Ocean garbage patches are regions of the open ocean, far from land, where floating microplastics accumulate in high concentrations. Larger plastic items also accumulate here, but are far fewer in number than microplastics. These accumulations occur when ocean surface currents, which carry the debris, slow down and converge in the center of subtropical ocean gyres, which flow in circular motions around each of the five major subtropical ocean basins: North and South Atlantic, North and South Pacific, and Indian Oceans. Therefore, ocean gyres (or garbage patches), are essentially dead-end zones for floating plastics that accumulate in the ocean.

Daily photos taken from the deck of the SSV Robert C. Seamans while sailing through the North Pacific Ocean from Hawaii to California in May and June, 2020. While many microplastics were found in surface plankton net tows, and large debris was spotted in the distance, the plastic debris did not occur in a massive floating pile commonly imagined to be a “garbage patch”.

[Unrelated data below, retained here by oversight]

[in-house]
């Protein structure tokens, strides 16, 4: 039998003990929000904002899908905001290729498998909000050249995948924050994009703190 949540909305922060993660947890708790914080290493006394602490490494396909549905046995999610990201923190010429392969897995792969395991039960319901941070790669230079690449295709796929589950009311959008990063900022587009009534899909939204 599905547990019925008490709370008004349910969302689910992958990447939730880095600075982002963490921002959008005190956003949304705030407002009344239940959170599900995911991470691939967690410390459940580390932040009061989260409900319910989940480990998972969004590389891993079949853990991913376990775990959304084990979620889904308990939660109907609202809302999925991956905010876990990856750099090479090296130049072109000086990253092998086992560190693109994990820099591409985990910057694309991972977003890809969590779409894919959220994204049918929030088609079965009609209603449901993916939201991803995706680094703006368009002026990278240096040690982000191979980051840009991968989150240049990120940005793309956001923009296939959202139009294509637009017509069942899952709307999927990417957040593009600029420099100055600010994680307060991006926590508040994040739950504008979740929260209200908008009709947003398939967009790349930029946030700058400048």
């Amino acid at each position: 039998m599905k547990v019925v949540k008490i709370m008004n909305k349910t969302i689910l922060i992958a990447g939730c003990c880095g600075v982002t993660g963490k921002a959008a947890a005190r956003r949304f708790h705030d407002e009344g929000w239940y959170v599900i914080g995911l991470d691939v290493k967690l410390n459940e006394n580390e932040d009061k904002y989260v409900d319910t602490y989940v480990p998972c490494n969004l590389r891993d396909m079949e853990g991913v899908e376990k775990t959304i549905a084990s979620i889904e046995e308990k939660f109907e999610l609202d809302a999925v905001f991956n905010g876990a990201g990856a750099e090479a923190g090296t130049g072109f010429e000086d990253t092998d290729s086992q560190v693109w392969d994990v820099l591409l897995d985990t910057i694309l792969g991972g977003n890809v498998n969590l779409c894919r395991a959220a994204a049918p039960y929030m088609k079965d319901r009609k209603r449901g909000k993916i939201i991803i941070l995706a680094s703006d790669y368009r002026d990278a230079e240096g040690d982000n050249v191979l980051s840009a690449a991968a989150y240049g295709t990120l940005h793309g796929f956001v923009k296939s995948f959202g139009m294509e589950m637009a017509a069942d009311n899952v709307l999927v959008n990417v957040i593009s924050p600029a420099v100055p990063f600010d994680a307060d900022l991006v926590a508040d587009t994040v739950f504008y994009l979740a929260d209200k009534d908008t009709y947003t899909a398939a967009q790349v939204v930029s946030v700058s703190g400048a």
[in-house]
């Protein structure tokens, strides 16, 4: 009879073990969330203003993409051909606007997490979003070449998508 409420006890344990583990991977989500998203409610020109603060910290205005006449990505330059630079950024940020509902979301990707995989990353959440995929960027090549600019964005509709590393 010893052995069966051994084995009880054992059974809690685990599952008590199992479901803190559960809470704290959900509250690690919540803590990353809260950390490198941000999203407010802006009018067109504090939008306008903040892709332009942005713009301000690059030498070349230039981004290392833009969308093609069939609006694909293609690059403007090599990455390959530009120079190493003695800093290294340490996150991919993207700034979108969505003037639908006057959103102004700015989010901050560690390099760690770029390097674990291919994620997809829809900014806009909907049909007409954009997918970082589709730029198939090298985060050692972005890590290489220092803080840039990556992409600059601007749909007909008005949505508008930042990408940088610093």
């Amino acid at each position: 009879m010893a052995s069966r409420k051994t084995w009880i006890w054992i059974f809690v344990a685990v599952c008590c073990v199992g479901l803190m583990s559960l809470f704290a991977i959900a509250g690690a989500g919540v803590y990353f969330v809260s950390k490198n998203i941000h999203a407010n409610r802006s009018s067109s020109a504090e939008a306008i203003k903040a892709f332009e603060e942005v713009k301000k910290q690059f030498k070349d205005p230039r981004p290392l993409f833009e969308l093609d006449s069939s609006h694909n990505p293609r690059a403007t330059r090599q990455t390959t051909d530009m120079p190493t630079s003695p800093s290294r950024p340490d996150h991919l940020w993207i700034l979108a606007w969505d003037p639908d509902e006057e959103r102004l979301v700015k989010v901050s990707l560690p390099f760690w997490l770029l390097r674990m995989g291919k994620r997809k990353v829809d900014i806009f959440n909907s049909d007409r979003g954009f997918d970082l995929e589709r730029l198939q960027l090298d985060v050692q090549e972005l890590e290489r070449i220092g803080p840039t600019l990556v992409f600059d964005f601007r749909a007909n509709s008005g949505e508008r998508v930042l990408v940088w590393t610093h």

Why Do We Care About Microplastics?

Microplastics are not only the most numerous form of plastic debris in the marine environment, but they are also the most widespread, found globally on beaches and coastlines, in the water from the sea surface to the seafloor, frozen into sea ice, and buried in ocean sediments.

Microplastics are also readily ingested (eaten) by wildlife as small as plankton and as large as whales. Although the effects of eating microplastics (or inhaling them through gills) are not fully known, there is evidence that the particle itself, or the chemicals associated with it, can cause harm to marine animals.